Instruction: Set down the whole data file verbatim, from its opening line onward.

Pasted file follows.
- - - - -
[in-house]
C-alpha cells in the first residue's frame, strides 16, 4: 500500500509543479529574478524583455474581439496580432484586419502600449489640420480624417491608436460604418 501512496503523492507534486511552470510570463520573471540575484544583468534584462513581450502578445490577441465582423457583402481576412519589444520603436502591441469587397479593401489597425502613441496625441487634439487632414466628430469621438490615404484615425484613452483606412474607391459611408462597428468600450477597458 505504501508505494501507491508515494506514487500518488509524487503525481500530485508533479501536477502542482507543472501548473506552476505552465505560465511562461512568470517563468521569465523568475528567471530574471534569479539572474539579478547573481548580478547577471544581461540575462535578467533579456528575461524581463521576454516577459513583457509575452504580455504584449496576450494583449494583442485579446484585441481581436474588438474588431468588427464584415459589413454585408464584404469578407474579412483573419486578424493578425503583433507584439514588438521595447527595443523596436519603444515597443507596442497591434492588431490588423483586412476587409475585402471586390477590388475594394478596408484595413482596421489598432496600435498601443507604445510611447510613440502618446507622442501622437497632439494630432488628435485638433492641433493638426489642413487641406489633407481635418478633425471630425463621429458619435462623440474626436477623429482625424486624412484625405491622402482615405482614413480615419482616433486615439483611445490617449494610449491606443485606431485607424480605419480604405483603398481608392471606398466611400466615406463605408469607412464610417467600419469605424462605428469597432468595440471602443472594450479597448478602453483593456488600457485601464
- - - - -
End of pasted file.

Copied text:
[in-house]
C-alpha cells in the first residue's frame, strides 16, 4: 500500500509543479529574478524583455474581439496580432484586419502600449489640420480624417491608436460604418 501512496503523492507534486511552470510570463520573471540575484544583468534584462513581450502578445490577441465582423457583402481576412519589444520603436502591441469587397479593401489597425502613441496625441487634439487632414466628430469621438490615404484615425484613452483606412474607391459611408462597428468600450477597458 505504501508505494501507491508515494506514487500518488509524487503525481500530485508533479501536477502542482507543472501548473506552476505552465505560465511562461512568470517563468521569465523568475528567471530574471534569479539572474539579478547573481548580478547577471544581461540575462535578467533579456528575461524581463521576454516577459513583457509575452504580455504584449496576450494583449494583442485579446484585441481581436474588438474588431468588427464584415459589413454585408464584404469578407474579412483573419486578424493578425503583433507584439514588438521595447527595443523596436519603444515597443507596442497591434492588431490588423483586412476587409475585402471586390477590388475594394478596408484595413482596421489598432496600435498601443507604445510611447510613440502618446507622442501622437497632439494630432488628435485638433492641433493638426489642413487641406489633407481635418478633425471630425463621429458619435462623440474626436477623429482625424486624412484625405491622402482615405482614413480615419482616433486615439483611445490617449494610449491606443485606431485607424480605419480604405483603398481608392471606398466611400466615406463605408469607412464610417467600419469605424462605428469597432468595440471602443472594450479597448478602453483593456488600457485601464